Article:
MO: What tips would you give to a pre-med student who is feeling overwhelmed and anxious about getting into medical school? What steps can they be taken to strengthen their application and make it as polished and competitive as possible?

Tasheema: For students who feel overwhelmed and anxious about getting into medical school, I would tell them that they are not alone. When a student makes the decision that they want to become a doctor they must understand that they are making a huge commitment that will require a lot of hard work and dedication and it is from this moment that they must begin to prepare themselves to be the best medical school candidate possible. Being well-prepared and knowing what’s ahead can take some of the stress out of the medical school application process. From scheduling a well-planned academic course load and participating in meaningful internships to developing relationships with professors to getting involved in extracurricular activities, being well-prepared can be the key to taking the stress out of the process. It is also important for students to know that there is more than one way to get into medical school and if they have applied to medical school and have been unsuccessful, there are alternative options if they are truly committed to their dream of becoming a doctor. Thousands of students apply to medical school each year so it is important for students to show medical schools what makes them unique and in order to do this students must get involved. The experiences they have can either show that they are no different from other medical school applicants or set them apart. Grades alone won’t get pre-meds into medical school so it is important for students to know that in order to make their application as polished and competitive as possible, they will need to present themselves as a well rounded individual who has not only excelled academically but who can passionately answer the question “So why do you want to be a doctor?”

MO: Have you had any mentors or anyone that you’re inspired by?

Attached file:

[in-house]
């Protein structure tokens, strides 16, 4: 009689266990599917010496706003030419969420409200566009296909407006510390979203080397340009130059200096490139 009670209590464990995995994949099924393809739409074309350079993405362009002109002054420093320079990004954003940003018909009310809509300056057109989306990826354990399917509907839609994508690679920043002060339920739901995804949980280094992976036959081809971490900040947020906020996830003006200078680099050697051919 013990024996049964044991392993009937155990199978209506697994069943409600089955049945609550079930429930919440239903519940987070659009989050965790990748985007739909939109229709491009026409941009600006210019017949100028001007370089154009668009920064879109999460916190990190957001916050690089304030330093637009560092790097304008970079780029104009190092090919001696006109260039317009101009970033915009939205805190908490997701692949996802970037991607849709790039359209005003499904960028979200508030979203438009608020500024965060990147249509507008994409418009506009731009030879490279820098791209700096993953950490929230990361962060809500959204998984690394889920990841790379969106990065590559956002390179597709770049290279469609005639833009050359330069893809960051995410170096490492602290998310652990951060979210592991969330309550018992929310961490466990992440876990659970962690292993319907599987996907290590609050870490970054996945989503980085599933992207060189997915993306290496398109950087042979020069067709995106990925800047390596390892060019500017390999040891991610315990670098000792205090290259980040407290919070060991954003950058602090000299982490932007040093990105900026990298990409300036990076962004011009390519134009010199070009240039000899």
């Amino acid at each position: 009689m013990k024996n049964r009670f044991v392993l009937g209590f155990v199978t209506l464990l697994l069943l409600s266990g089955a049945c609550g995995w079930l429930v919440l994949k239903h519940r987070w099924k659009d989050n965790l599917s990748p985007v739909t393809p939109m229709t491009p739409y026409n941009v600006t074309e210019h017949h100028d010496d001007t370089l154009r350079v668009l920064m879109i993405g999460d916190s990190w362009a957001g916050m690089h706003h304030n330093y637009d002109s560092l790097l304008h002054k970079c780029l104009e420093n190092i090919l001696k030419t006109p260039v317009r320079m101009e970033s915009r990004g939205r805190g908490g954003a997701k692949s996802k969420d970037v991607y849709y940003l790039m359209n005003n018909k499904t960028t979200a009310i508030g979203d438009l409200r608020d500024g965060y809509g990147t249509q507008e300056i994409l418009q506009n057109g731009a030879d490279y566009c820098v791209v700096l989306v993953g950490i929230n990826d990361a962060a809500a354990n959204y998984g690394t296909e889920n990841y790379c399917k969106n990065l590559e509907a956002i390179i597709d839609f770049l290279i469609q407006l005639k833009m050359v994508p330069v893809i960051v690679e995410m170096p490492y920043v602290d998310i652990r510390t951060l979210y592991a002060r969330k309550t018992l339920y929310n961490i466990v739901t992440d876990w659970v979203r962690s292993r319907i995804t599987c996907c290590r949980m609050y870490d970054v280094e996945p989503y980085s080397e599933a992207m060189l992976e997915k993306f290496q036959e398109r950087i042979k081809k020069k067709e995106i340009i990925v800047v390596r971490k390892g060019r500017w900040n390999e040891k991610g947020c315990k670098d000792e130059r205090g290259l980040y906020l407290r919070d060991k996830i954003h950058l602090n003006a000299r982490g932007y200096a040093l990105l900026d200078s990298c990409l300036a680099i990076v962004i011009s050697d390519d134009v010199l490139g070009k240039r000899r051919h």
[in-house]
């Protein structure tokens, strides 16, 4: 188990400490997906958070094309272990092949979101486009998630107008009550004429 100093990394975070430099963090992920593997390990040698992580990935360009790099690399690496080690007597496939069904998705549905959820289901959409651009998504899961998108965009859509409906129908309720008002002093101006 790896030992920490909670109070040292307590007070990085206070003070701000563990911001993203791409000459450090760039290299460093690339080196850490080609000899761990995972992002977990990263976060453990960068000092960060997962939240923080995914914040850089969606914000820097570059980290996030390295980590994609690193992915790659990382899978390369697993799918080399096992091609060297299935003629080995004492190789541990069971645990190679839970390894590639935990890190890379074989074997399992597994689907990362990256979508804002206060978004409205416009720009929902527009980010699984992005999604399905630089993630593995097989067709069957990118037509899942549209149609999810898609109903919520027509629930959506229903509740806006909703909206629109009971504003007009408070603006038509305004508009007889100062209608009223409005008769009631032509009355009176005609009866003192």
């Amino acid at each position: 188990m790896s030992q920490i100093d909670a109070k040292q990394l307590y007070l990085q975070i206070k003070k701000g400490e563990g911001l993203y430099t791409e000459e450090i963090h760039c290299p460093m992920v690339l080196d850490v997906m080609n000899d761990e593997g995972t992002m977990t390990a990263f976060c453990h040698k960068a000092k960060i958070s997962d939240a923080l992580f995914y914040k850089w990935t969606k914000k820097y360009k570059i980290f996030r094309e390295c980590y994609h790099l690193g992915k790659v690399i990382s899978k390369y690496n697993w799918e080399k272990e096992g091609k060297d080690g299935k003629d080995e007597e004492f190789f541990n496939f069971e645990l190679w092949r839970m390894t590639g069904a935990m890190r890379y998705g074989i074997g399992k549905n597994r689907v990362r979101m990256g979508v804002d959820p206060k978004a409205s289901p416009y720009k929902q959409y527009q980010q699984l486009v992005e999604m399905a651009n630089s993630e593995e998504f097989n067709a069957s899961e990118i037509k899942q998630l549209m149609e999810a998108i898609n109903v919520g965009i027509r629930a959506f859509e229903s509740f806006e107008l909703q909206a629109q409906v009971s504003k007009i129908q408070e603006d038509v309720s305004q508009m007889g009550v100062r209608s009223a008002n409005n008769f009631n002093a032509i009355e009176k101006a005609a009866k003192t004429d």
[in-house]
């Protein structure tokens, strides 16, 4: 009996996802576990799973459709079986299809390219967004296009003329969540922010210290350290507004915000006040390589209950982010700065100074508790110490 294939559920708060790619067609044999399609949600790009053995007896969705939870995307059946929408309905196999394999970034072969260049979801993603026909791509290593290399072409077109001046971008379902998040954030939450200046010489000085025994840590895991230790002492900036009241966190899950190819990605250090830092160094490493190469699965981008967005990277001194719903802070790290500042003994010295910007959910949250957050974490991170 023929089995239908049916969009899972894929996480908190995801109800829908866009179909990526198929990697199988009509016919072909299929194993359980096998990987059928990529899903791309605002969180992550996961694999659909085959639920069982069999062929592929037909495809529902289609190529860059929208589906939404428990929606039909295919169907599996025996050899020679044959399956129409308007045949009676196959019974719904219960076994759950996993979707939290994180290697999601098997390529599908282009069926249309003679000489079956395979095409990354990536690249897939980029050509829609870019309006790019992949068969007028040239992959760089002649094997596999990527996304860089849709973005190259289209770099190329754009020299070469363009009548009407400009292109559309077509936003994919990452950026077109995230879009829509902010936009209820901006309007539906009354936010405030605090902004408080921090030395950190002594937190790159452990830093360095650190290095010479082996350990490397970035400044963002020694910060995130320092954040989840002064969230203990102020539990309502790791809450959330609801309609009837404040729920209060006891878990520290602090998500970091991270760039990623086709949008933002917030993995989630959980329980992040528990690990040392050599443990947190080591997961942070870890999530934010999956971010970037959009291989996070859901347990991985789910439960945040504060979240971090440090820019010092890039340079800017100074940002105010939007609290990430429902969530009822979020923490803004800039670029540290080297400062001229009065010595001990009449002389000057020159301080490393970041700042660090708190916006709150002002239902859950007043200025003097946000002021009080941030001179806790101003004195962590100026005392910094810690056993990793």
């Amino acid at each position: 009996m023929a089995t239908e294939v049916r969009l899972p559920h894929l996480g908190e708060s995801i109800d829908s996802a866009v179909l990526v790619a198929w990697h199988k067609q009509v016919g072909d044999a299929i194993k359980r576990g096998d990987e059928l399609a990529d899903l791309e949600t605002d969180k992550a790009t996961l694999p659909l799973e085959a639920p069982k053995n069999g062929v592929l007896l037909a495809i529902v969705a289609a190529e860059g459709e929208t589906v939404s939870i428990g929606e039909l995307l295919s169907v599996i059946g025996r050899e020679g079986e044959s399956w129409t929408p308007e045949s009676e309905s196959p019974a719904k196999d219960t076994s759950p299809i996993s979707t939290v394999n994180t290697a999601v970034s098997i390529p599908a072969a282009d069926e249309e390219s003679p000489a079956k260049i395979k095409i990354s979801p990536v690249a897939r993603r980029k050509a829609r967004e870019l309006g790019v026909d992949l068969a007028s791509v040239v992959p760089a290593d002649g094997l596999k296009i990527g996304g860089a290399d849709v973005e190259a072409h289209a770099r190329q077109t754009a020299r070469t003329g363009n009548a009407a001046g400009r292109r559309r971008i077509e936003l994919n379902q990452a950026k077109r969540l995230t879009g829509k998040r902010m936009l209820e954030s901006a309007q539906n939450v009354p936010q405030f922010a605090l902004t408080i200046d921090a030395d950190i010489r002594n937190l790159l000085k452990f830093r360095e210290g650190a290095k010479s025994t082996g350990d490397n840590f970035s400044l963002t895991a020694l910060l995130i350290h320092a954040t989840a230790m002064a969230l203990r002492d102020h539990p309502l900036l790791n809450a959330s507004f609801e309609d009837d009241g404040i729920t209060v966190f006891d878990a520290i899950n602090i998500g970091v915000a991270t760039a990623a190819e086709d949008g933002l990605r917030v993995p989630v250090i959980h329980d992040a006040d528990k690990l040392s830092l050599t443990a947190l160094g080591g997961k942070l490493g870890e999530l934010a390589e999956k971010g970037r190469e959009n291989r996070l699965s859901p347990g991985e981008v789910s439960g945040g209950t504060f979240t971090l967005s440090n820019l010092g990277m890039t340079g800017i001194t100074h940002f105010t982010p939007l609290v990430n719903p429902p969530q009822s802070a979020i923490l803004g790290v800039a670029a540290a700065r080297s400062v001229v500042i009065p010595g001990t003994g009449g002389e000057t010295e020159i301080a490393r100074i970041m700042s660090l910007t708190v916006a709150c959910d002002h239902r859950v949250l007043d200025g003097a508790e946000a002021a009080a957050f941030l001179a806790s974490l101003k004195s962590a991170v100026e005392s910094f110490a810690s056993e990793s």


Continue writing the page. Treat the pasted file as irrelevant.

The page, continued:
Tasheema: I gained and continue to gain my inspiration from anyone who has worked hard to make something out of nothing. Reading success stories of entrepreneurs like myself who started with an idea and worked their butt off to see it to fruition always inspired me to persevere.

MO: How has PreMedLife changed since its inception back in 2010?

Tasheema: Since its launch in 2010, PreMedLife has become more than just a magazine. From partnering with organizations to promote primary care medicine to hosting medical school fairs and expos, PreMedLife has taken on a life of its own to become the ultimate resource for individuals aspiring to become doctors. In addition, with the launch of our PreMedLife Campus Editions, content and information is now tailored to students on a campus level as we strive to customize the resources they need to become the best medical school candidates possible.

MO: What’s the most exciting thing on the horizon for you personally or professionally?

Tasheema: So many great things have been happening, but for me I would have to say that having the opportunity coach and mentor individuals who are interested in starting their own magazine is quite rewarding. I enjoy sharing my story with others and providing the model for those who dream of taking an idea and turning it into a successful magazine. We are really excited about the medical school fairs, workshops, and seminars we are planning and cannot wait to bring the PreMedLife experience to cities across the country.